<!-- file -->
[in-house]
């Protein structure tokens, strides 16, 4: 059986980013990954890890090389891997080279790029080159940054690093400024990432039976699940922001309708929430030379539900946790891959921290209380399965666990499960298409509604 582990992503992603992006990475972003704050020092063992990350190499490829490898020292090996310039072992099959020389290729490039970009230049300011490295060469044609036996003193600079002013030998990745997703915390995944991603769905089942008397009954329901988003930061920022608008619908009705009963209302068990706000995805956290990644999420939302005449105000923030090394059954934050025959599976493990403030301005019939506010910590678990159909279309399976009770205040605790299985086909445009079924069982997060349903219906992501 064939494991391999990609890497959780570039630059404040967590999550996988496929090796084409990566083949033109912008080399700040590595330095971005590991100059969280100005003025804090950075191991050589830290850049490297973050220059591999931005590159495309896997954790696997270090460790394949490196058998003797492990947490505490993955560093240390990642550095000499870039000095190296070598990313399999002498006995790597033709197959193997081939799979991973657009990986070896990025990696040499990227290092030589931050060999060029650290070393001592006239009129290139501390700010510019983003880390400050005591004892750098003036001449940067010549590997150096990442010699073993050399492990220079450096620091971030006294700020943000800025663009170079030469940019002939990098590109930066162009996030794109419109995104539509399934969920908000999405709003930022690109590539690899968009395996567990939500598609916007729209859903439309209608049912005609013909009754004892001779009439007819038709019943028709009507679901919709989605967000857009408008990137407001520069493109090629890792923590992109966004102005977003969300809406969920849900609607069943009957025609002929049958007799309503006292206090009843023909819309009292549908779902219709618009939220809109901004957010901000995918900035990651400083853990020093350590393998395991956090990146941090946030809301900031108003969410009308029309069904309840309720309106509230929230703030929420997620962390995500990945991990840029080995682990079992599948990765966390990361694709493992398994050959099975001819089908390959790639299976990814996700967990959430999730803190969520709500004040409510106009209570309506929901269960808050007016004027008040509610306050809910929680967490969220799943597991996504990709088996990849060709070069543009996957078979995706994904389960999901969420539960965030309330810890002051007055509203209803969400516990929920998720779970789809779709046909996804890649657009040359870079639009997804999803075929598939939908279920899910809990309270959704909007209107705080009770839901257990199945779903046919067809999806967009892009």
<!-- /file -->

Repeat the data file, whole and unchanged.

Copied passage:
[in-house]
């Protein structure tokens, strides 16, 4: 059986980013990954890890090389891997080279790029080159940054690093400024990432039976699940922001309708929430030379539900946790891959921290209380399965666990499960298409509604 582990992503992603992006990475972003704050020092063992990350190499490829490898020292090996310039072992099959020389290729490039970009230049300011490295060469044609036996003193600079002013030998990745997703915390995944991603769905089942008397009954329901988003930061920022608008619908009705009963209302068990706000995805956290990644999420939302005449105000923030090394059954934050025959599976493990403030301005019939506010910590678990159909279309399976009770205040605790299985086909445009079924069982997060349903219906992501 064939494991391999990609890497959780570039630059404040967590999550996988496929090796084409990566083949033109912008080399700040590595330095971005590991100059969280100005003025804090950075191991050589830290850049490297973050220059591999931005590159495309896997954790696997270090460790394949490196058998003797492990947490505490993955560093240390990642550095000499870039000095190296070598990313399999002498006995790597033709197959193997081939799979991973657009990986070896990025990696040499990227290092030589931050060999060029650290070393001592006239009129290139501390700010510019983003880390400050005591004892750098003036001449940067010549590997150096990442010699073993050399492990220079450096620091971030006294700020943000800025663009170079030469940019002939990098590109930066162009996030794109419109995104539509399934969920908000999405709003930022690109590539690899968009395996567990939500598609916007729209859903439309209608049912005609013909009754004892001779009439007819038709019943028709009507679901919709989605967000857009408008990137407001520069493109090629890792923590992109966004102005977003969300809406969920849900609607069943009957025609002929049958007799309503006292206090009843023909819309009292549908779902219709618009939220809109901004957010901000995918900035990651400083853990020093350590393998395991956090990146941090946030809301900031108003969410009308029309069904309840309720309106509230929230703030929420997620962390995500990945991990840029080995682990079992599948990765966390990361694709493992398994050959099975001819089908390959790639299976990814996700967990959430999730803190969520709500004040409510106009209570309506929901269960808050007016004027008040509610306050809910929680967490969220799943597991996504990709088996990849060709070069543009996957078979995706994904389960999901969420539960965030309330810890002051007055509203209803969400516990929920998720779970789809779709046909996804890649657009040359870079639009997804999803075929598939939908279920899910809990309270959704909007209107705080009770839901257990199945779903046919067809999806967009892009």